Alice’s Adventures in Wonderland – Lewis Carroll

Book #868

Reviewer: Bronwyn

I loved this book as a kid, and love it even more as an adult. It comes under a genre called ‘literary nonsense’ and it’s not hard to tell why – with whimsical, anthropomorphic characters and perfectly nonsensical poems, this book brings your imagination to life. Wonderland is a figment of Alice’s imagination, and so I guess all the whimsy is supposed to be reflective of a 7 year old girl’s mind. It’s been a long time since I was that age, so I can’t remember if my imagination was that vivid or not!!

Being a bit of a maths geek, I’ve always been interested in the maths aspects of Alice’s Adventures in Wonderland – the most obvious bit being the deck of cards theme (followed up with a chess theme in Through the Looking Glass). Without going into all the technical aspects of mathematics hidden in the story, there’s plenty there to keep very high-level mathematicians busy for a long time (if you’re really interested, have a look here for some of the mathematical aspects).

My favourite part of Alice’s Adventures in Wonderland has got to the be the poems – many of which are parodies of other poems (such as Twinkle Twinkle Little Bat).

This is definitely a book that everyone should read before they die – I’m putting it in my Top 100 books of all time. It’s aged well – some of the language shows its age (the number of times Alice says something is ‘queer’ makes me giggle a wee bit!), but for the most part, it has very easy-flowing language that makes for a quick and enjoyable read.

As for reading it to children, since it is actually a children’s book… I wouldn’t read it to my 3 year old, not because it’s inappropriate (although, some may say that the hookah-smoking caterpillar is), but more because he’s likely to get bored at his age. Once a child is a wee bit older and at school, they would be better able to appreciate this book, I think.

A keeper in my bookshelf, that’s for sure.


Memoirs of a Geisha – Arthur Golden

Book #93

Reviewer: Bronwyn

Publication Date: 1997
Publisher: Random House
# of pages: 428

Summary/Inside cover of book:
This story is a rare and utterly engaging experience. It tells the extraordinary tale of a geisha – summoning up a quarter century, from 1929 to the post-war years of Japan’s dramatic history, and opening a window onto a half-hidden world of eroticism and enchantment, exploitation and degradation.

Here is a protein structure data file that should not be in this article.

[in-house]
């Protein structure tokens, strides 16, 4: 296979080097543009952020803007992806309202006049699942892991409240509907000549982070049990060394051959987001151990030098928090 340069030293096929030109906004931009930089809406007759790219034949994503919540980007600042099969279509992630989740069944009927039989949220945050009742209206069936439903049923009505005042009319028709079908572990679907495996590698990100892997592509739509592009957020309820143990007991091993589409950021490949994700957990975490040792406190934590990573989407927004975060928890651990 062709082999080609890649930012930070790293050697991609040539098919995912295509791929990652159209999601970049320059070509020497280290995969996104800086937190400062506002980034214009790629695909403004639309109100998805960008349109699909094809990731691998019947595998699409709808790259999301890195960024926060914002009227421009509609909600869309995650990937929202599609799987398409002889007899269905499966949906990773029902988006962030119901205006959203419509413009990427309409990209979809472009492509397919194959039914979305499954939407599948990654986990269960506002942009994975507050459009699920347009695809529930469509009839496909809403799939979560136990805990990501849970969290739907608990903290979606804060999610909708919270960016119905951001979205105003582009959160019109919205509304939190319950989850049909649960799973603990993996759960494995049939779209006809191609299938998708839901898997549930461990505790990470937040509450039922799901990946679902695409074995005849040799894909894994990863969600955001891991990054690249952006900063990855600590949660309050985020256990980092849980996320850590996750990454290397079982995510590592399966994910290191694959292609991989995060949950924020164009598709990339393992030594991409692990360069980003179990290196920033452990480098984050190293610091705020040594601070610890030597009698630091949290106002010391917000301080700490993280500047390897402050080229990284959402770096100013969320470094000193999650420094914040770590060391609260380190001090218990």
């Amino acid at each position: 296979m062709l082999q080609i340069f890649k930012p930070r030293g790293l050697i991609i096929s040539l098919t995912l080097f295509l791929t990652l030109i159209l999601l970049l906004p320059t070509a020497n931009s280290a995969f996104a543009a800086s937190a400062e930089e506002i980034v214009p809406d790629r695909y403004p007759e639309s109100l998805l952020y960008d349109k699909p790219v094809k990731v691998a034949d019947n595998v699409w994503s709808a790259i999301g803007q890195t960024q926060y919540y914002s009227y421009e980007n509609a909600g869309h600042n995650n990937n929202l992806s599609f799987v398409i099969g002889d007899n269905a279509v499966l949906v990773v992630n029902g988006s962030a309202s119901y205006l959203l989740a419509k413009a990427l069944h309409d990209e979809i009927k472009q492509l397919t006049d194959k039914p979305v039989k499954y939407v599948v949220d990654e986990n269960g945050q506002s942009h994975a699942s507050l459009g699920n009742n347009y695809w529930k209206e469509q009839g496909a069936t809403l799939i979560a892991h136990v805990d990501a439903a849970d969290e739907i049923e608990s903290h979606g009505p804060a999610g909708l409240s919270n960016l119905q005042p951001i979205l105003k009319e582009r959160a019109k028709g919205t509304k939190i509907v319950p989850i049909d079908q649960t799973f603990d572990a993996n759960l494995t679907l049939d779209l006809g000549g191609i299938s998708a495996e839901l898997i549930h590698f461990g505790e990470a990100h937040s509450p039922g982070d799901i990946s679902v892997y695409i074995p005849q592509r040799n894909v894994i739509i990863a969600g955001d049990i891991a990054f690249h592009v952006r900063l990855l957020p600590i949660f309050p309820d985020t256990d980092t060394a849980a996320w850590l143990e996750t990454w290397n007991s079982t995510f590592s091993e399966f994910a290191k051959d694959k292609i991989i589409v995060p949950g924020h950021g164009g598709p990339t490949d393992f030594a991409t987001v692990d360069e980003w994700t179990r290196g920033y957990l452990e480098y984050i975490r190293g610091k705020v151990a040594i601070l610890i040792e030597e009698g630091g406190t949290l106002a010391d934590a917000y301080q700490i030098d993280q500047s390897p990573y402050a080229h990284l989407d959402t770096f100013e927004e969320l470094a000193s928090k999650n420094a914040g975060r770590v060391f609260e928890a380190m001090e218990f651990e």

‘Sayuri tells the story of her life as a geisha with such gentle courtesy and determination that you are quickly brought under the spell of her character. She takes you by the hand and leads you into a world that is both formal and intimate, a world that I had only before glimpsed in the fleeting and beautiful images of traditional Japanese ink paintings…Memoirs of a Geisha is a wonderful achievement.’
Julia Blackburn

Reviews: 3.92/5 average rating (293,366 ratings) 4.4/5 average rating (2,543 ratings)

I have read this book a dozen times, at least. It sits in my bookshelf, and is one I often pull out and re-read, because I love it so much. So, I guess that means that this is going to be a slightly biased review. Or do I love it because it truly is a good book? On Amazon, 1679 people (66%) gave it a rating of 5 out of 5 stars. On Goodreads, 99043 people (33%) gave it 5 out of 5. So perhaps I’m not the only one that loved it, after all.

The story is written in the first person, from the perspective of a retired geisha, known in her childhood at Chiyo, and later by her geisha name of Sayuri. It follows her training years as a geisha in intimate detail, and gives us an insight into what has traditionally been a very private and secret world. How much of it is true to what actually happened back in the 1930’s and 40’s that the novel is set, I don’t know, but it reads very well. The story basically follows Sayuri’s struggle to accept that a geisha has to take the life and men given to her, while she has her heart set on one particular man, known as the Chairman. For a full synopsis of the book, have a read here.

If you’re interested in Japanese culture, I definitely recommend this book to you. It is easy to read – it’s as though Sayuri is having a conversation with the reader. And, in fact, that’s exactly the way it is supposed to have been written, as there is a “translator’s note” at the start that tells us that Sayuri spoke to him and her voice was recorded on a Dictaphone, rather than Sayuri writing any of the book herself.

It took me by surprise that the end of the book reminds us that this is a novel, not true memoirs, because I had completely forgotten that as I read the story!

Overall, I’m going to have this book a rating of 5 out of 5 as well – it’s very well written, and is one of those books that I will continue to read over and over. And over. I love it.